In club culture, everything from deep house to dummies goes around and comes around. It's a cyclical, deeply nostalgic world where the same Chez-N-Trent track speaks the same groove to an audience in 1995 as it will do 2085. That sense of shared history is nice when it comes to music, providing a sort of timeless language, a feeling that knows no generational divide and all the rest of the cliched claptrap we trot out week on week. The thing is, becomes a lot less fun when you realise that more than just sharing a feeling, we've literally been having the same conversations forever.
Check out this news report from this week in 1997, and see if it rings any bells.
Sounds familiar doesn't it. Like, eerily familiar. "You could take every step in the world, and as a company we feel we do, but there's always the chance that someone could slip through the net...the authorities could then step in and close you down, even if you were quite innocent," are words that could have so easily be spoken by fabric a few months ago. In fact, with the story of Club UK that is also included in the report—a nightclub which was shut down following two ecstasy related deaths—I'm starting to wonder if this is the moment the elaborate illusory matrix that is my life begins to glitch and unravel, revealing a vast and intricate social experiment run for the amusement of alien billionaires.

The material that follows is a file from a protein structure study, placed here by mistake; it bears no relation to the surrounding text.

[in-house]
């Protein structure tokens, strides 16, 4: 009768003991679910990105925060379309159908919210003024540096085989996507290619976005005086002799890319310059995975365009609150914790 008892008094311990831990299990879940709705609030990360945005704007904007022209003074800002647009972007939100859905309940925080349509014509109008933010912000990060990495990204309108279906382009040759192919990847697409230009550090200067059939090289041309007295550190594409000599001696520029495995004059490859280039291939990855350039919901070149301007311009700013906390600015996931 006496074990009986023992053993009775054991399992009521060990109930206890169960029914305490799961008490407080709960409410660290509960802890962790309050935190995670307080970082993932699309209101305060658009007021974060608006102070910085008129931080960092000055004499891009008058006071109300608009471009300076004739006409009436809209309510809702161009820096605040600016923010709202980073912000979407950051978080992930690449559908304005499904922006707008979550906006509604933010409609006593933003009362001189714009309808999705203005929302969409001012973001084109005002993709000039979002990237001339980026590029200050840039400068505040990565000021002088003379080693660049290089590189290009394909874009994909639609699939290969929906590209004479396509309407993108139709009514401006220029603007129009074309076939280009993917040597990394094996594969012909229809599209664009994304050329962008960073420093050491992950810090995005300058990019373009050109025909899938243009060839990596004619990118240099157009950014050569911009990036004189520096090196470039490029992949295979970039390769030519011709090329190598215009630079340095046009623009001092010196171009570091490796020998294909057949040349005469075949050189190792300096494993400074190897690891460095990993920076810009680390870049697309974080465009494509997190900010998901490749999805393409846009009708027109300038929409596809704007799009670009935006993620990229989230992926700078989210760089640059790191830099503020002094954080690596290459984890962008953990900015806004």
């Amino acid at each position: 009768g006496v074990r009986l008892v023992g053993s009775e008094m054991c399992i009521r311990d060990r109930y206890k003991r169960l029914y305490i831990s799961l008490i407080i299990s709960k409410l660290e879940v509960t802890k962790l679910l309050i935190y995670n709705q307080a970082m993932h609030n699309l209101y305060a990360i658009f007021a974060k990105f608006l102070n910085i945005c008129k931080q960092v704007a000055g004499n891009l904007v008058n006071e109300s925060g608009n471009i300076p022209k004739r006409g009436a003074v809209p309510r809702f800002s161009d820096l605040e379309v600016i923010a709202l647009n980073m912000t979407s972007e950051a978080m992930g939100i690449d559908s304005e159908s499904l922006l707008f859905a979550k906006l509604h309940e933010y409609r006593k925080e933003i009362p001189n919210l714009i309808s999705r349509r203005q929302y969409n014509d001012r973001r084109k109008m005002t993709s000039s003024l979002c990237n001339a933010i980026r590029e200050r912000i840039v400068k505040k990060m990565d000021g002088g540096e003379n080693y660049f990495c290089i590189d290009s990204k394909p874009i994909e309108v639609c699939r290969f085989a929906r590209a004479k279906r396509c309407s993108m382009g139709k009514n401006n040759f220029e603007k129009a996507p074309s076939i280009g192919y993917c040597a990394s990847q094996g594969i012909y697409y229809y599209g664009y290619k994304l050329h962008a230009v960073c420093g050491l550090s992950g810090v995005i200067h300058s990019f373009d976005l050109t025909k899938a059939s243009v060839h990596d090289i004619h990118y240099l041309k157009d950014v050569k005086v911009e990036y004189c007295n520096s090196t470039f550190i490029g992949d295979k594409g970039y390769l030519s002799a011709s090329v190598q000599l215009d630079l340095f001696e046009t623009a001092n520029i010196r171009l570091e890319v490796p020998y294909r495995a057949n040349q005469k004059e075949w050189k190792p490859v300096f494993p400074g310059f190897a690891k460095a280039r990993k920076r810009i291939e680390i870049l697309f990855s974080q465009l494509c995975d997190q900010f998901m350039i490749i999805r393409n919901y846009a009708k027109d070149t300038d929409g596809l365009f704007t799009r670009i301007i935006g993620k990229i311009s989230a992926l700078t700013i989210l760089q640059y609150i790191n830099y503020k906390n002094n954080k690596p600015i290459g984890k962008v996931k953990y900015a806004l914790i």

That, or it showcases that in 20 long years we haven't managed to move the debate past the idea that closing down nightclubs will affect drug abuse. As detailed by the bespectacled owner of the Planet Earth nightclub—a nightclub which has, sadly and cruelly, disappeared from the face said planet entirely—there is no way of catching every single person who has decided to bring illegal substances with them to the club, and to threaten clubs with licence revocation on this basis is unreasonable. It's the same unreasonable standard that nearly closed fabric, and successfully closed the Arches.
You'd think we'd have learnt by now. If it didn't work in 1997, then why would it in 2017? Oh well, at least we keep it old school.